Vaccine hesitancy, the most expensive gene therapy in the world, a $178M series D, and a $1.3B buyout
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UniQure & CSL
Merck + Imago
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Life Science Today is your source for stories, insights, and trends across the life science industry. Expect weekly highlights about new technologies, pharmaceutical mergers and acquisitions, news about the moves of venture capital and private equity, and how the stock market responds to biotech IPOs. Life Science Today also explores trends around clinical research, including the evolving patterns that determine how drugs and therapies are developed and approved. It’s news, with a dash of perspective, focused on the life science industry.
Welcome to Life Science Today, your source for stories, insights, and trends across the life science industry. I’m your host, Dr. Noah Goodson. This week, vaccine hesitancy, the most expensive gene therapy in the world, a $178M series D, and a $1.3B buyout.
The views expressed on Life Science Today are those of the host and guests. They do not necessarily reflect the opinions of any organizations with which they are affiliated.
Vaccine Hesitancy and Approvals
Through the last years of the pandemic, vaccine hesitancy has often been framed in highly siloed political categories – with very real anti-scientific thinking on one side, and robust data on the other. In the west, it continues to impact us all as low influenza vaccine rates and failure to participate in COVID boosters are combining with other forces to create a so-called “tripledemic” of COVID, the Flu, and RSV. In this context, it can be easy to see vaccine hesitancy as monolithic. But it’s not. Not only are their massive variations in the influences and thinking across the west, the diversity becomes more complex when you head further abroad.
A great example of this is the Dengue Fever vaccine fiasco in the Philippines. Dengue Fever, alternatively called by the comforting moniker “breakbone fever” is a mosquito born tropical illness caused by the dengue virus. It impacts nearly 400M individuals a year globally. It’s also a particularly challenging virus to combat as there are multiple serotypes in the same region making vaccine creation more complex. In Addition, if you are infected with Dengue more than once with a different Serotype, the body may react with “antibody-dependent enhancement” which can severely increase the symptoms and risk of death. The complexities around this virus and the attempts to make vaccines for it, caused a controversy in the Philippines when the Department of Health rolled out Sanofi’s Dengvaxia in a massive program dosing nearly 800,000 school aged children. However, approximately 10% of the children may have never previously been infected with Dengue fever. Because of how the body responded to the vaccine, these children may have now been at risk for antibody-dependent enhancement if they were infected with Dengue fever. All of this lead to lots of outrage across the Philippines, significant finger pointing, and a long litigious process. Part of the fallout from this is that Dengvaxia is no longer available in the Philipines. Though it is FDA approved in the United States for adults who have been previously infected and live in a high-risk region.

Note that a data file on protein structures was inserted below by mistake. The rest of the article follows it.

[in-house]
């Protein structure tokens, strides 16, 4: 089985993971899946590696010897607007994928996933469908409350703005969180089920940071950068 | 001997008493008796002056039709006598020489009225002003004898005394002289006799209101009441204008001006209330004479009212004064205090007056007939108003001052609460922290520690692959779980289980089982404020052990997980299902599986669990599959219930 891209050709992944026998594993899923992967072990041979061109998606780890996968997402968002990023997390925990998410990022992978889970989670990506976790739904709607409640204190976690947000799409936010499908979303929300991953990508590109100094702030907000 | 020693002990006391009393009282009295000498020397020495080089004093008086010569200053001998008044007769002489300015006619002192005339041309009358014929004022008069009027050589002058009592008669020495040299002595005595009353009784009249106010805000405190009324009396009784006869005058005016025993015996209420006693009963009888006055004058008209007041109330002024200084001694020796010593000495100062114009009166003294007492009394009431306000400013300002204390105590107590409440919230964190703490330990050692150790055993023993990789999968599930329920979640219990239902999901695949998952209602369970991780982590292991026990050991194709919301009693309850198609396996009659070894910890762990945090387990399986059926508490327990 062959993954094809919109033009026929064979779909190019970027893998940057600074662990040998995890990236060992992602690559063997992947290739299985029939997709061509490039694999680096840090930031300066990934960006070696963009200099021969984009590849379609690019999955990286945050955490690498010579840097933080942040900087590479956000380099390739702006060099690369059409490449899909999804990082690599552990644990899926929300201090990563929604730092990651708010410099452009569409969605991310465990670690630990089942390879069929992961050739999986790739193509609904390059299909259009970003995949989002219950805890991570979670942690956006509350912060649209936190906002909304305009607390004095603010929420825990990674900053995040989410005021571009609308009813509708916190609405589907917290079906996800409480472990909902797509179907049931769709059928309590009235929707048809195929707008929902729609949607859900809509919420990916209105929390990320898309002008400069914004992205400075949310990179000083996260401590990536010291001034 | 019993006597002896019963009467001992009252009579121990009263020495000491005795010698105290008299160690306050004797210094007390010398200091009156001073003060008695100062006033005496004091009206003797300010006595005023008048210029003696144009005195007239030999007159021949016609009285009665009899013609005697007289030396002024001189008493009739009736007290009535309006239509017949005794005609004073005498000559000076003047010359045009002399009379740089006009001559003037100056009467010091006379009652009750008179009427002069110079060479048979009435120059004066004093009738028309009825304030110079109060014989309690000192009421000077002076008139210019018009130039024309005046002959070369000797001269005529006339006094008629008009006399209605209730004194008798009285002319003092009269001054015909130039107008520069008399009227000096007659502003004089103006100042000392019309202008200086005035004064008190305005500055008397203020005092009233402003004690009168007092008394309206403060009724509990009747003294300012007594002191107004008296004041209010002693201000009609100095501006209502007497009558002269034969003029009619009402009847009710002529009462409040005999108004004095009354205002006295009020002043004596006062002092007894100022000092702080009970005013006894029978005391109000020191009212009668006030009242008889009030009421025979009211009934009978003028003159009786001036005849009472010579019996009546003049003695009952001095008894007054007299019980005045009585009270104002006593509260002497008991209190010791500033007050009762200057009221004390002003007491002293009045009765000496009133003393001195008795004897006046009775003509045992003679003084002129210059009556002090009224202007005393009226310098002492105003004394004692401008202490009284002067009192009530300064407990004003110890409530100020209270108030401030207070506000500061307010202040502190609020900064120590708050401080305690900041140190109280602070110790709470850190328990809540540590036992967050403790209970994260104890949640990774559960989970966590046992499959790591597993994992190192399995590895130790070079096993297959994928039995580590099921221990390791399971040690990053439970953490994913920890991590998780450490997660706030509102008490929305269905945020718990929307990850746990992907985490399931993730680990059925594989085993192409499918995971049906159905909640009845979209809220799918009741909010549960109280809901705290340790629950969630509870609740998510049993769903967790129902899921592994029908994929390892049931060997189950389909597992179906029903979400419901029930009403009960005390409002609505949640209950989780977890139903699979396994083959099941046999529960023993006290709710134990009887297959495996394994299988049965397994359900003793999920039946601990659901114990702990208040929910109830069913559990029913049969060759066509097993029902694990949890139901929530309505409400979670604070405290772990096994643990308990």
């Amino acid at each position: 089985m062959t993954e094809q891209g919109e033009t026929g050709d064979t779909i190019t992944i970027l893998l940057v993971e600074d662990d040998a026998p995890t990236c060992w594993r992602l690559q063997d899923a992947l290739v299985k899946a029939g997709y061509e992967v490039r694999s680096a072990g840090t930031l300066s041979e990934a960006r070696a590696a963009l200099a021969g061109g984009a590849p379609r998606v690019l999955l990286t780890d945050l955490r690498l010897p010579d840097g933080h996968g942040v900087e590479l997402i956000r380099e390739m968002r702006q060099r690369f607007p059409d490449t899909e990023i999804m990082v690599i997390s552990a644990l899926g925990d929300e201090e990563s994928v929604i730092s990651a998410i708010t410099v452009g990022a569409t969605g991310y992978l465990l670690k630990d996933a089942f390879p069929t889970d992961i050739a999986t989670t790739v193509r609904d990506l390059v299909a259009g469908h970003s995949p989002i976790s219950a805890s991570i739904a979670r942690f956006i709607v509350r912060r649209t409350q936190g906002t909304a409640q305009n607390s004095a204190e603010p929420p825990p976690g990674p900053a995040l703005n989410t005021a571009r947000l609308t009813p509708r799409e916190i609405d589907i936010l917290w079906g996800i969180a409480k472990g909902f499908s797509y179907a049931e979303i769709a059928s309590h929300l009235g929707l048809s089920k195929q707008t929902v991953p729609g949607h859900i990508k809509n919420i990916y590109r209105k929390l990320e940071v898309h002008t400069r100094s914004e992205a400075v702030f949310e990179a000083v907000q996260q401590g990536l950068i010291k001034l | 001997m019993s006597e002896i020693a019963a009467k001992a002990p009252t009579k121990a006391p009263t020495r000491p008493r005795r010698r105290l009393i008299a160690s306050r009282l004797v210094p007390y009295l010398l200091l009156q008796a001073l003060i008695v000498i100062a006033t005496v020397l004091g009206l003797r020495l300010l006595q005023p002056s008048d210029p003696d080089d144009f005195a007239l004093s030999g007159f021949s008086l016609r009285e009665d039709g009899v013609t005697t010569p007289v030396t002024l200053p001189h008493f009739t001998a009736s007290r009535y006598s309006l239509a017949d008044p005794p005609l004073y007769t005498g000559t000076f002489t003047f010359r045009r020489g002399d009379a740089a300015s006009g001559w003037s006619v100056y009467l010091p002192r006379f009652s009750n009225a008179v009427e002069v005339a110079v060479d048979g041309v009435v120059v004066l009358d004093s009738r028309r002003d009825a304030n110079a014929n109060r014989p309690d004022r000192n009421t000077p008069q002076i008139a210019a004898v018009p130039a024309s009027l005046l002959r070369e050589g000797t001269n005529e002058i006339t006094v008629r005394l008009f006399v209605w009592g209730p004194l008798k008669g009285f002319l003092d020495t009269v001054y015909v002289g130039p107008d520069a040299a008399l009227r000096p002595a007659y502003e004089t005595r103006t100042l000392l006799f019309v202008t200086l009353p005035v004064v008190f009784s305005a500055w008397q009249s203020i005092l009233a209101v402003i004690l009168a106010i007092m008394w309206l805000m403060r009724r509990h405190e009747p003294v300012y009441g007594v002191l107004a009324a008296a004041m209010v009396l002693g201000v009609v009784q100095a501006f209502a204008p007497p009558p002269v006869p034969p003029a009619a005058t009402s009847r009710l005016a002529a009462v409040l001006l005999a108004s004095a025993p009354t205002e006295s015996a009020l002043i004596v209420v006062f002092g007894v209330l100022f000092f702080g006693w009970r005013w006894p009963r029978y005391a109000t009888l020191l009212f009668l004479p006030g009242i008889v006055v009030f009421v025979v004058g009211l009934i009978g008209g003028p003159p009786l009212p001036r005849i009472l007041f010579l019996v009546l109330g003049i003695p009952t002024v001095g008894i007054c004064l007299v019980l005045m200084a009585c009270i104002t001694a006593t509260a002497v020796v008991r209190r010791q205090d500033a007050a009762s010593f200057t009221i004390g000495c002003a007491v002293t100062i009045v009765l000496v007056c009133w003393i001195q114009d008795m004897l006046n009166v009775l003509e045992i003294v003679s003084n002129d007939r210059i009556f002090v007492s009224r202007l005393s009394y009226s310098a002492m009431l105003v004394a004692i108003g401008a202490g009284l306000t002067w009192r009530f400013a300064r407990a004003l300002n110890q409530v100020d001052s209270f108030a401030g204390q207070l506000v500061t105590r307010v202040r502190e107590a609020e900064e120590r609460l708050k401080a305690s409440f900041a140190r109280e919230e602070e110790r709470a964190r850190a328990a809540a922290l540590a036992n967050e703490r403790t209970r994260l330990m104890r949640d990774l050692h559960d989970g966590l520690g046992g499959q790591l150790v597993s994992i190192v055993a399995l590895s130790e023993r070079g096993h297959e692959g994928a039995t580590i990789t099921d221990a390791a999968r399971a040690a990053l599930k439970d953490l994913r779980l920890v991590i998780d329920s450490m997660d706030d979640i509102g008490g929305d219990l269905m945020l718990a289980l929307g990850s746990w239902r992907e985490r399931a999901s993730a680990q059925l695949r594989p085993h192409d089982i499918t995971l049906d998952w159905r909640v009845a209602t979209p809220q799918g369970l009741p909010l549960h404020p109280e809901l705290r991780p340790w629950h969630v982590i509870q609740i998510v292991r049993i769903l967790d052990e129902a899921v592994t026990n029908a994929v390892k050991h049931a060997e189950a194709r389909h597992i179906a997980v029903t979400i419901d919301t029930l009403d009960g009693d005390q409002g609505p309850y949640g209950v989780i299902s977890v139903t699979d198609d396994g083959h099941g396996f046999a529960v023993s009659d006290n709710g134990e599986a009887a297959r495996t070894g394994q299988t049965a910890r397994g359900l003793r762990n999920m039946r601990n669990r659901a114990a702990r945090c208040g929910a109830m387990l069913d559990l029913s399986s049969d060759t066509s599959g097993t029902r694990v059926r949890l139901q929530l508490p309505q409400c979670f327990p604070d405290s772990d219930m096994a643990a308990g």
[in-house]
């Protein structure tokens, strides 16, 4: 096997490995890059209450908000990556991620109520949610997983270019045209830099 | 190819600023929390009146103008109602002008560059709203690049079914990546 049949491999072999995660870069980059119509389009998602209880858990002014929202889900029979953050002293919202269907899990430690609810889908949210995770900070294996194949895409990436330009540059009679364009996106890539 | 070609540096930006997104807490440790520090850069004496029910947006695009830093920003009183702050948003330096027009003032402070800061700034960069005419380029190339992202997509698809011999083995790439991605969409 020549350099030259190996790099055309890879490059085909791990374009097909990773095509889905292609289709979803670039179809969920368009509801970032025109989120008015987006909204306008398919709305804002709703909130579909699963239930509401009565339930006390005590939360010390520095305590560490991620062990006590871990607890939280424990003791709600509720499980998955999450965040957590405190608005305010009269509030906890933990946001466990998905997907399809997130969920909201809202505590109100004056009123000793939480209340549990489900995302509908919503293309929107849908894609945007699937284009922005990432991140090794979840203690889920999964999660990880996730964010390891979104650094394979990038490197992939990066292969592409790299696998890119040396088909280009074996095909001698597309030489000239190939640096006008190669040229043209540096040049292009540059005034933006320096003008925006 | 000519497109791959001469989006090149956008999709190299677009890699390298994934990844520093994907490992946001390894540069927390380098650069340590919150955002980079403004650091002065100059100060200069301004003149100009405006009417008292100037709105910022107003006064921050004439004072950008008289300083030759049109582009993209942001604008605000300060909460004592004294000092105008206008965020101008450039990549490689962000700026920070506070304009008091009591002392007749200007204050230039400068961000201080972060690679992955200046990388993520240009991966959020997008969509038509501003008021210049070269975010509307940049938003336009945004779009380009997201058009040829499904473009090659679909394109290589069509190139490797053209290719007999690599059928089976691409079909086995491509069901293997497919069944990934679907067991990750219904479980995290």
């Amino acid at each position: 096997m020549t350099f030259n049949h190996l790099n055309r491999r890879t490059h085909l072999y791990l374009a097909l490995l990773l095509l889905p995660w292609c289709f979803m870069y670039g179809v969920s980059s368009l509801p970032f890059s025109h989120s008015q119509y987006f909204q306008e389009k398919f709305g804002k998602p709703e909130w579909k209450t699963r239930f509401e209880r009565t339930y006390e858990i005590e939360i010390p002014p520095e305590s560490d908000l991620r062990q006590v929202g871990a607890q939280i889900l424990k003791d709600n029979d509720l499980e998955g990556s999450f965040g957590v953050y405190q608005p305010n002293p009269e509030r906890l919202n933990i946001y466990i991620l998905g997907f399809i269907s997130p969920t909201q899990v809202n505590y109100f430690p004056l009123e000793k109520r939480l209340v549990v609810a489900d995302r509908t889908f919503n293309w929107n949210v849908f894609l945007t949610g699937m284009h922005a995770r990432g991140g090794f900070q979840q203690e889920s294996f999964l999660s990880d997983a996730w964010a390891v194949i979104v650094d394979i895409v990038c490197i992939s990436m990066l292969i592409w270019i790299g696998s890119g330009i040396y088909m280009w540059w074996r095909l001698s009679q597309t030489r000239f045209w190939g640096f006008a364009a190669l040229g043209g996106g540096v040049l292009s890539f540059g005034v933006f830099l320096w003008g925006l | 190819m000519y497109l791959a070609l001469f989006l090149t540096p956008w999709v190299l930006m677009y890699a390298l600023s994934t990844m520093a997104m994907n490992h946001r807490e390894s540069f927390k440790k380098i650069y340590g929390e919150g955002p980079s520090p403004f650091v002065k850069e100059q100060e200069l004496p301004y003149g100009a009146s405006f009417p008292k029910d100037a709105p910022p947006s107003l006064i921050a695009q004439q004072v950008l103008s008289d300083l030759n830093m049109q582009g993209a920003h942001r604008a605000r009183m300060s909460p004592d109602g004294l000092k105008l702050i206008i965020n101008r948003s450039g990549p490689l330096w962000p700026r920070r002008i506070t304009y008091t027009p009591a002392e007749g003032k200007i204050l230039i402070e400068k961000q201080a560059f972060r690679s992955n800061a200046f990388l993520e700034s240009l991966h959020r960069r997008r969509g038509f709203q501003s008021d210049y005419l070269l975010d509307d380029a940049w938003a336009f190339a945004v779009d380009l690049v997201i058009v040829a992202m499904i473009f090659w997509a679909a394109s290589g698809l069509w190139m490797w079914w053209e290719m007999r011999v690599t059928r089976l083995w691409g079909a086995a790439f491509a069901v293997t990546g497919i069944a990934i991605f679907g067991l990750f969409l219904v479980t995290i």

All of this history with Sanofi and the Philippines complicates the recent news from Takeda that their Dengue vaccine has received priority review from the FDA. This has not been a rushed process, with positive phase III data released back in 2019. It’s not clear if they will earn FDA approval, though the EMA looked on it positively back in October. The vaccine is nothing like COVID19 vaccines with 84% of hospitalizations prevented across a 4.5 year followup and 61% of symptomatic cases. It was more effective during the proceeding study period.